Can Calcium Supplements Kill? The Safe Way to Protect Your Bones and Heart
By Sarah Axtell, ND • November 3, 2015
According to a study published in the British Medical Journal in 2011, women who supplement with calcium to prevent osteoporosis are at a higher risk of atherosclerosis (formation of calcium plaques in the arteries), heart attack and stroke than those who don’t supplement with calcium. Based on this research, for every bone fracture calcium supplementation prevents, it can lead to two potentially fatal heart disease events.
We still need to protect our bones with calcium, but taking it alone can contribute to deadly calcification of the arteries, causing heart disease. Two of the most costly and significant health problems in the modern world are osteoporosis and atherosclerosis. The commonality with these two diseases is the process of calcium leaving the bone and being deposited in the arteries. So how do we guide calcium safely into the bones and keep it away from our arteries? The answer is Vitamin K2.
Vitamin K2 propels calcium into bones and simultaneously inhibits, and in some cases removes, calcium deposition in the arteries. Vitamin D has gotten a lot of press in the recent pass for its bone-building properties, as it can help keep calcium in the bone. But you don’t want calcium to build up in your arteries. This is where this important, but often overlooked, vitamin K2 comes in.
Vitamin K1 vs. K2
Vitamin K1 encourages blood clotting. It is found mainly in green leafy vegetables. Vitamin K2 is a different form of the vitamin and is responsible for appropriate calcification (promoting bone strength and decreasing plaque accumulation in the arteries). Many of us get plenty of vitamin K1 as the body keeps the K1 levels pretty tightly regulated, but K2 has gone missing from our diets.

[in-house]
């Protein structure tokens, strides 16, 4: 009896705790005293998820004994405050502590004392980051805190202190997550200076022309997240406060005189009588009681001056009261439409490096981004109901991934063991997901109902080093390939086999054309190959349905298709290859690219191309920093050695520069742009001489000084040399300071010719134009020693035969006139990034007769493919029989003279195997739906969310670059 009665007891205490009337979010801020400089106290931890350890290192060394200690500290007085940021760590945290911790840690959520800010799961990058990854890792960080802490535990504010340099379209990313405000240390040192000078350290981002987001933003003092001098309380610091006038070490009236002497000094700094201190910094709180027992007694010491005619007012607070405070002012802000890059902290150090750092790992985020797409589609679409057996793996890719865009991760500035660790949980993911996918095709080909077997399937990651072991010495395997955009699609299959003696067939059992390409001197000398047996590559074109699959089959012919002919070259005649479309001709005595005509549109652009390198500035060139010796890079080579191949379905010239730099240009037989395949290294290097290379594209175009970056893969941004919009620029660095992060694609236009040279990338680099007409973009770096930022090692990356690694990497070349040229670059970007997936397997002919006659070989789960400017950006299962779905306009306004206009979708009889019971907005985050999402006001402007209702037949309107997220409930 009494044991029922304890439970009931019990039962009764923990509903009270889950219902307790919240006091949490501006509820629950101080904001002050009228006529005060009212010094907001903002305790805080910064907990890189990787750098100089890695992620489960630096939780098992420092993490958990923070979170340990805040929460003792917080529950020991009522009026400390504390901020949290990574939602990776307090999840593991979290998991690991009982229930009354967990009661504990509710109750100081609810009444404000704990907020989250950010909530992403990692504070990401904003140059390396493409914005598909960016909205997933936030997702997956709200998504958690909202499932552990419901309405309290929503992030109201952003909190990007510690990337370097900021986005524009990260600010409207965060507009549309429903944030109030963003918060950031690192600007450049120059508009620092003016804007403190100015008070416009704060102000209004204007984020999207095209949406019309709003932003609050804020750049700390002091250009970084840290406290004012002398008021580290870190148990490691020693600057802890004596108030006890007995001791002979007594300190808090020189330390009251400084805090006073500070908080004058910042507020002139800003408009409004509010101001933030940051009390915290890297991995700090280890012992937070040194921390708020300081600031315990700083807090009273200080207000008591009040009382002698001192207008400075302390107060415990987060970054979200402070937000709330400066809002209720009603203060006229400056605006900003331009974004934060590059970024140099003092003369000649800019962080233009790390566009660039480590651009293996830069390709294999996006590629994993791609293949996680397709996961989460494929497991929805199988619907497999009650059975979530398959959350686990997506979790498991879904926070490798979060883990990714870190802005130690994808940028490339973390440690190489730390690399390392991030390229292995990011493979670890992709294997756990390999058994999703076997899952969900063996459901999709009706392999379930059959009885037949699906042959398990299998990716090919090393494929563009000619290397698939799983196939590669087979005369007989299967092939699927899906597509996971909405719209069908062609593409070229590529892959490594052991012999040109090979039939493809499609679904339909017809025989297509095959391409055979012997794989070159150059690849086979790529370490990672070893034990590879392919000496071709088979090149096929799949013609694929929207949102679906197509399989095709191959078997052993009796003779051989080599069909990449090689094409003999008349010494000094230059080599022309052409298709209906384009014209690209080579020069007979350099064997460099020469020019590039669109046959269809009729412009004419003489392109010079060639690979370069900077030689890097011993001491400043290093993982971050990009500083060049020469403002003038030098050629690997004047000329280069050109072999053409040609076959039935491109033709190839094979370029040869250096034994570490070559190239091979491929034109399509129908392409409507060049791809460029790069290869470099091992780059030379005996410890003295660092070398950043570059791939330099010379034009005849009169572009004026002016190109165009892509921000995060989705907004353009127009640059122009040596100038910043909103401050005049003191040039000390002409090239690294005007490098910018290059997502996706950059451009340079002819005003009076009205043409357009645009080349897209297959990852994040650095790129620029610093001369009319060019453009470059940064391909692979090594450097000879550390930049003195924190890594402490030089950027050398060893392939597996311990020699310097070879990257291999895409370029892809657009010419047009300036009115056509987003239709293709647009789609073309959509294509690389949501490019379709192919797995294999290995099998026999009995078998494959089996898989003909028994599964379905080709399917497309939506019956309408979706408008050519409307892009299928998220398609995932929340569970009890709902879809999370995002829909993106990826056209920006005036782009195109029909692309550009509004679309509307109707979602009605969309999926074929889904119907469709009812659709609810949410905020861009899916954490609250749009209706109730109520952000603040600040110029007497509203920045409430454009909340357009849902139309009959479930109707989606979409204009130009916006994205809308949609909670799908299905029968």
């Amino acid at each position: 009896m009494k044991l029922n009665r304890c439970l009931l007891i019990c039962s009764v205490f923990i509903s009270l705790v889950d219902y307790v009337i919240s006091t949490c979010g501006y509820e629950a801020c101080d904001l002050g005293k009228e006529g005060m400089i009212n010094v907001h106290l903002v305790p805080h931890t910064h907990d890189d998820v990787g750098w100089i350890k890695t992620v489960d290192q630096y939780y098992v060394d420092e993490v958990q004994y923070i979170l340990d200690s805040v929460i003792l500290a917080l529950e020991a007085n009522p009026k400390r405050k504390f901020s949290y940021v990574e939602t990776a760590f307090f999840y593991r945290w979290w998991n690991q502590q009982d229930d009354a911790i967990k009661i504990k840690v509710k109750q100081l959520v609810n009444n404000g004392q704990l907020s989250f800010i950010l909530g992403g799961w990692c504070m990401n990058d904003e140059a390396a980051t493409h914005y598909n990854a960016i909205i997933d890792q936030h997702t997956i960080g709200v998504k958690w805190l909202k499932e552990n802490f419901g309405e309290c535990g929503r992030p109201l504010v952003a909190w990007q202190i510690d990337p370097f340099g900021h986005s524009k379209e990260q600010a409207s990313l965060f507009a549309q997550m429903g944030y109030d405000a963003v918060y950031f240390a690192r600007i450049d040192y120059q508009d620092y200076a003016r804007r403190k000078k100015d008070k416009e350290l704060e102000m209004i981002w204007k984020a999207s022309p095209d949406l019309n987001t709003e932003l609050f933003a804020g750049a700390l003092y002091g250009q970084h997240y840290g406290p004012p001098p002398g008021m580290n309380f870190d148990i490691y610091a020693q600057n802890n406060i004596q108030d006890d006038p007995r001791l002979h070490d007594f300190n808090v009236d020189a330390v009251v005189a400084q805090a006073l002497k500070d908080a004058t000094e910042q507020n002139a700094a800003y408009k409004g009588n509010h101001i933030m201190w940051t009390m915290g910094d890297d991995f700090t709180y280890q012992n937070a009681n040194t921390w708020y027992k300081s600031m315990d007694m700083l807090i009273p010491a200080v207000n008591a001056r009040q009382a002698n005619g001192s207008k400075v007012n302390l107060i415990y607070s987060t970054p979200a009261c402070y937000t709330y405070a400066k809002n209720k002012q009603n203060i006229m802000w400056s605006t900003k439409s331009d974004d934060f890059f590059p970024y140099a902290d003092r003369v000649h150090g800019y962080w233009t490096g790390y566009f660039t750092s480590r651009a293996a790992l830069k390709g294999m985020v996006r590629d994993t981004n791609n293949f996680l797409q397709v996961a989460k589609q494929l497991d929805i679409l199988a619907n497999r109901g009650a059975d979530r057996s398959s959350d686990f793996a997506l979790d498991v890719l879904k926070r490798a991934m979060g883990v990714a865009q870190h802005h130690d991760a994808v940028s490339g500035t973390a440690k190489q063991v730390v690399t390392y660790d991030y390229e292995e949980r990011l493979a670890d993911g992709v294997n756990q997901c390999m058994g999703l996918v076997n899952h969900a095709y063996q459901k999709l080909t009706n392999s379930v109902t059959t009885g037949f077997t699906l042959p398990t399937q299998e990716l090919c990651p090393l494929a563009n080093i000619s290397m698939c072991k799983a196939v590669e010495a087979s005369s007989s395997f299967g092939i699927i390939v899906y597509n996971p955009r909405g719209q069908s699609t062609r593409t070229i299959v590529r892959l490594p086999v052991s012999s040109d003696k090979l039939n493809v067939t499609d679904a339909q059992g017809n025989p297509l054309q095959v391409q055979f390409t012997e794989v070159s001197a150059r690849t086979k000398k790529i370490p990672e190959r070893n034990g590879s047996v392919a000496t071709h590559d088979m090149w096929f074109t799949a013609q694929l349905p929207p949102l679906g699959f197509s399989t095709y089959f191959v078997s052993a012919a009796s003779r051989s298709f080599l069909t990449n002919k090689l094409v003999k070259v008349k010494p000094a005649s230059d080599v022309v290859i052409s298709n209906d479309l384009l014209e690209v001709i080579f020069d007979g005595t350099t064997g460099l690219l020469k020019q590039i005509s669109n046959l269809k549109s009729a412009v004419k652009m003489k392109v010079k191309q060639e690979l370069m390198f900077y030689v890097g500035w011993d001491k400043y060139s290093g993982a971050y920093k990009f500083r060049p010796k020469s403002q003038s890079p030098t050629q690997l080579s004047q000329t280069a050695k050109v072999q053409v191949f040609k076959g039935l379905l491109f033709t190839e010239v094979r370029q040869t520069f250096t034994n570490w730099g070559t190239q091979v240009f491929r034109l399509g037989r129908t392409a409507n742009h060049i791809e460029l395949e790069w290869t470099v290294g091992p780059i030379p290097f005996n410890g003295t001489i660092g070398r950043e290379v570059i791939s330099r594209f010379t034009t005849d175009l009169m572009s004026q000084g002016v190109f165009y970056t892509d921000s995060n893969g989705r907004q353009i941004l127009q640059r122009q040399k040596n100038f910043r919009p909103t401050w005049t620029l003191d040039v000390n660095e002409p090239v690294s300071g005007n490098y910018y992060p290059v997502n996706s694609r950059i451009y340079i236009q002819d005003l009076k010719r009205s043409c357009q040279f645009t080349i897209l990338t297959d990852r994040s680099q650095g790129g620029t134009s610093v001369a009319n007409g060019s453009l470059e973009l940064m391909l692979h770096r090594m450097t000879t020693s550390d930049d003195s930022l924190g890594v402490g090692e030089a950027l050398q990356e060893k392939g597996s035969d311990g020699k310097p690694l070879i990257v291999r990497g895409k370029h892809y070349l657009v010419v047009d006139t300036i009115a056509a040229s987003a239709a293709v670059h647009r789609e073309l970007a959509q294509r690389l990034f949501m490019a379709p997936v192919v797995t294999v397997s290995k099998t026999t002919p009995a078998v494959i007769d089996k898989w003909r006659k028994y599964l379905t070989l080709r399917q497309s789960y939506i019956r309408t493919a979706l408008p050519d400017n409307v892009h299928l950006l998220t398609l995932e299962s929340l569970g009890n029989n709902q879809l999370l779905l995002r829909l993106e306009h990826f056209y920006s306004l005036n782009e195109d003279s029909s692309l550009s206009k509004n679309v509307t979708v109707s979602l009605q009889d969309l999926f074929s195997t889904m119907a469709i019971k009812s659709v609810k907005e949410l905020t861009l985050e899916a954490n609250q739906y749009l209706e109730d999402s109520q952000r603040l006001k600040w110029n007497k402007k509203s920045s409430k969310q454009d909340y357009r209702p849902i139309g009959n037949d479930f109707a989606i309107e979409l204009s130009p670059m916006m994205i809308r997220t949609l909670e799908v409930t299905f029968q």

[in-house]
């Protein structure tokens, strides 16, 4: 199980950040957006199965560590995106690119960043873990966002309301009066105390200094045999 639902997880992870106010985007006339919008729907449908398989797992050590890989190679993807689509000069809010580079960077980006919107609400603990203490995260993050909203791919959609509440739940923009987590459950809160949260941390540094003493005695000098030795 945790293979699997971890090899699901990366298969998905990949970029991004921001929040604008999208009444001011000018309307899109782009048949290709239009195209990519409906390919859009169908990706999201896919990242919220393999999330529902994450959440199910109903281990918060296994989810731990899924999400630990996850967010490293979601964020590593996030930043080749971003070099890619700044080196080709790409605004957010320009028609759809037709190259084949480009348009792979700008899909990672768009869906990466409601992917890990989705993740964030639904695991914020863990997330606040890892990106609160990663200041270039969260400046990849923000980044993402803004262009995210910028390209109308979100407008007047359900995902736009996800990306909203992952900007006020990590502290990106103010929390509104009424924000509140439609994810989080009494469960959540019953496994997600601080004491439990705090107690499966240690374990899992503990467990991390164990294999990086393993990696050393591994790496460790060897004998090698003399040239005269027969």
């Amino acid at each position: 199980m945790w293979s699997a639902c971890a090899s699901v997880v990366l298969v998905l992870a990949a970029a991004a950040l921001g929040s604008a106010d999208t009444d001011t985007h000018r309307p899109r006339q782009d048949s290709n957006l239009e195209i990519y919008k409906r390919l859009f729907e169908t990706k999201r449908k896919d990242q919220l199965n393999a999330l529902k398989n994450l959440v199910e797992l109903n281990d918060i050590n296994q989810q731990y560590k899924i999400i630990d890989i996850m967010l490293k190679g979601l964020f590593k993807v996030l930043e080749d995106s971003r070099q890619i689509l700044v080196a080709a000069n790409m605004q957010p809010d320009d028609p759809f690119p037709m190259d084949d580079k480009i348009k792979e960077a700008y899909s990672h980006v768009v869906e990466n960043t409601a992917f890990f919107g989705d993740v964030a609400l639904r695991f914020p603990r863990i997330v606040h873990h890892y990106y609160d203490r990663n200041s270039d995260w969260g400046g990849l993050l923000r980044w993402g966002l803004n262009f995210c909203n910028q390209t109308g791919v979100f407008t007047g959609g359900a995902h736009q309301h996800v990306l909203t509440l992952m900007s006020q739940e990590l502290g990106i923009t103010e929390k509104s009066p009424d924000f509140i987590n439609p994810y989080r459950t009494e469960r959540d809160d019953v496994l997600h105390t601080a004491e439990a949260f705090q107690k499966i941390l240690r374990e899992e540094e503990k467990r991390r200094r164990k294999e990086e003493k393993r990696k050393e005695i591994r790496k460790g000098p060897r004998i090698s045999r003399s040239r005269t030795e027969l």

Sources of K2
Vitamin K2 is found in grass-fed animal fats, such as egg yolks, certain cheeses, and butter. It is also found in a traditional Japanese food made from soy, called Natto. Vitamin K’s most abundant natural source is chlorophyll, which is the green pigment found in grass. Modern ranchers however are feeding their cows corn rather than grass. Eating grain-fed dairy, eggs and meat has resulted in a widespread deficiency of this important nutrient.
Supplementing-It’s a Team Based Approach
To promote bone health and a reduced risk of heart disease, it is important to supplement not only with calcium, but with vitamin K2 (to guide calcium into the bones and inhibit calcium deposition in the arteries) and vitamin D3 (to keep calcium in the bone). After all, it is a team based approach. Talk with your Naturopathic Doctor regarding appropriate forms and dosages of the nutrients.
For food sources of Vitamin K2, see this post on “Grass Fed” here.
Editor’s Note: The information in this article is intended for your educational use only. Always seek the advice of your physician or other qualified health practitioners with any questions you may have regarding a medical condition and before undertaking any diet, supplement, fitness, or other health program.